Rick Briggs is among the first wave of artists to make Williamsburg, Brooklyn his home, having lived and worked there since 1981. He's independent and quixotic, developing distinct bodies of work that reflect his philosophy of making art based on personal experience and out of his own working history. His 2017 show at Ortega y Gasset Projects was occasion for initiating this conversation.
Bradley Rubenstein: This is a great place to start, with this painting (above: Shotgun Wedding, 2012) .... It is kind of like an index of the imagery and ideas that you are working with now. It reminds me of a kind of work, similar to that of Jonathan Lasker or Peter Halley, in a way. You have organized your gestures and process.
Rick Briggs: I feel like Lasker's gestures are always in quotation marks, like he really wants that distance. I've always maintained my gesture as being more intuitive and direct, and about capturing a moment. That said, I did begin this painting with a vague idea of indexing different roller pan patterns. This happens when a relatively dry roller picks up the impression of the roller pan, which then looks "printed" on the canvas simply by gently rolling it out. But I can never quite settle on a simple approach to painting, like cataloging a gesture or texture. It seemed too detached, scientific, even. I like to make rules and then break them. Besides, I'm more invested in experimentation and transformation. That's where the round canvases and cutting into the surface and making niches showed up in this painting -- something I began doing in the mid-'80s.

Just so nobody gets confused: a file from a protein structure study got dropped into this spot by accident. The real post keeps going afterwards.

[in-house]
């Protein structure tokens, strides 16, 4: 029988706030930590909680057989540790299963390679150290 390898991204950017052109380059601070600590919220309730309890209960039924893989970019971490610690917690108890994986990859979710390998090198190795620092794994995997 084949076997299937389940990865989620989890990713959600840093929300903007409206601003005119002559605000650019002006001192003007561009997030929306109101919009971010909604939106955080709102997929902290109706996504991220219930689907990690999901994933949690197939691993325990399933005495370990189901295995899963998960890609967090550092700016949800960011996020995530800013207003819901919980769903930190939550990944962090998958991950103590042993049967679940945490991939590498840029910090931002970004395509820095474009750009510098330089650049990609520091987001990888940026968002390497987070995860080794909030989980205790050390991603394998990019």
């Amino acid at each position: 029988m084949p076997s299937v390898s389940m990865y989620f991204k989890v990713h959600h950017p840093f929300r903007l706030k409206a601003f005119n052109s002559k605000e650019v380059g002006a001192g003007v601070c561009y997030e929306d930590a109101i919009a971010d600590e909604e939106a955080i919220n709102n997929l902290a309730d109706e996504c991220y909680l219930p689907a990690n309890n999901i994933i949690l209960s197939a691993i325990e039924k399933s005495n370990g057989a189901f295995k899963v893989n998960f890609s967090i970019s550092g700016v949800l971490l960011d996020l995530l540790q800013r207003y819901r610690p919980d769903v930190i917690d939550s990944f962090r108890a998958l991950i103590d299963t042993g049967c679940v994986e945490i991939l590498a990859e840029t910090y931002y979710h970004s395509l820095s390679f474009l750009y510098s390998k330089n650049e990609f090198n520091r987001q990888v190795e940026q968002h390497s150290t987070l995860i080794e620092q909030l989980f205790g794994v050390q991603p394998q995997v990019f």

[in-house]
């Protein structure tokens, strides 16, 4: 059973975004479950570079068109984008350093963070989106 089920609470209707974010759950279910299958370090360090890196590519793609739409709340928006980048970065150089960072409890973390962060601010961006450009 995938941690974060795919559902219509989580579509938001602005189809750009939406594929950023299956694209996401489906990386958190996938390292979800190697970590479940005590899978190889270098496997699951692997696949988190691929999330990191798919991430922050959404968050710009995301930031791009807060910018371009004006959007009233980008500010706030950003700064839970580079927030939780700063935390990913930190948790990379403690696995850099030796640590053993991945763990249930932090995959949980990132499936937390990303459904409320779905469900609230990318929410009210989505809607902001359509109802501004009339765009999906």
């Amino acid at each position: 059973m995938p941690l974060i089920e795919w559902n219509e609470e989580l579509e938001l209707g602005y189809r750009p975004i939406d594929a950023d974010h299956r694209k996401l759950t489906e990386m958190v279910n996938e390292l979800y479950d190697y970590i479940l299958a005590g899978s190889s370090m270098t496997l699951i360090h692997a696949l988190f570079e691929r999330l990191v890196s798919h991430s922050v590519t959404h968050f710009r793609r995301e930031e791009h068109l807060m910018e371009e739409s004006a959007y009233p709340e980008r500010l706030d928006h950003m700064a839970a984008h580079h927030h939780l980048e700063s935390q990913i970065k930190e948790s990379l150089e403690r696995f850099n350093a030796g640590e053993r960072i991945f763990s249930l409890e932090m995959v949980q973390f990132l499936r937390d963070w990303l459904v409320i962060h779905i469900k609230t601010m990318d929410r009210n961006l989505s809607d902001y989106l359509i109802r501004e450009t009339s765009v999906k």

A funny story related to this painting is that about a year after I made it, I saw a Sarah Cain show at Lelong. She had done this installation, and one of her paintings had a roller stuck to the surface and holes cut through the canvas. I was with a friend, the painter Harriet Korman, who had already seen my painting in the studio, and we just looked at each other in amazement and burst out laughing. Here I thought I'd done something “original,” and there was someone else on the other side of the country making a somewhat similar painting (in a way), and neither of us knew of the other's work. Collective unconscious? Zeitgeist? I don't know, but I do know painting is very humbling.
BR: These new pieces feel really right for the moment. After a period of "zombie formalism" and whatnot, it's interesting seeing paintings that are imbued with a kind of vitality to their gesture -- an "internal architecture" is how I think I first described them when I saw them.